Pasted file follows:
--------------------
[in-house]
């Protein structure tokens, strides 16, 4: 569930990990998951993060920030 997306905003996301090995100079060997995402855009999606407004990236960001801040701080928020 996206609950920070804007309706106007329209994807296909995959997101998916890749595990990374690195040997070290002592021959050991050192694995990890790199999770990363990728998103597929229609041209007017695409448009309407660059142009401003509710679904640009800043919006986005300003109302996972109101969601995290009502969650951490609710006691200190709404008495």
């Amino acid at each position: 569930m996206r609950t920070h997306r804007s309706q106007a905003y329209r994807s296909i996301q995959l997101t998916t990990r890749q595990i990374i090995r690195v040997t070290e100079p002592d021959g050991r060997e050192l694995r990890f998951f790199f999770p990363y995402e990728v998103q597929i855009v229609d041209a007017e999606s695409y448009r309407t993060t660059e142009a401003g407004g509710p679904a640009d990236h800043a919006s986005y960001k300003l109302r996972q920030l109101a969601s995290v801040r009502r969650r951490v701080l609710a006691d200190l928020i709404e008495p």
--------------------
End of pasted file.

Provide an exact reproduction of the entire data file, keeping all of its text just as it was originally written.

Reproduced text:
[in-house]
């Protein structure tokens, strides 16, 4: 569930990990998951993060920030 997306905003996301090995100079060997995402855009999606407004990236960001801040701080928020 996206609950920070804007309706106007329209994807296909995959997101998916890749595990990374690195040997070290002592021959050991050192694995990890790199999770990363990728998103597929229609041209007017695409448009309407660059142009401003509710679904640009800043919006986005300003109302996972109101969601995290009502969650951490609710006691200190709404008495």
């Amino acid at each position: 569930m996206r609950t920070h997306r804007s309706q106007a905003y329209r994807s296909i996301q995959l997101t998916t990990r890749q595990i990374i090995r690195v040997t070290e100079p002592d021959g050991r060997e050192l694995r990890f998951f790199f999770p990363y995402e990728v998103q597929i855009v229609d041209a007017e999606s695409y448009r309407t993060t660059e142009a401003g407004g509710p679904a640009d990236h800043a919006s986005y960001k300003l109302r996972q920030l109101a969601s995290v801040r009502r969650r951490v701080l609710a006691d200190l928020i709404e008495p």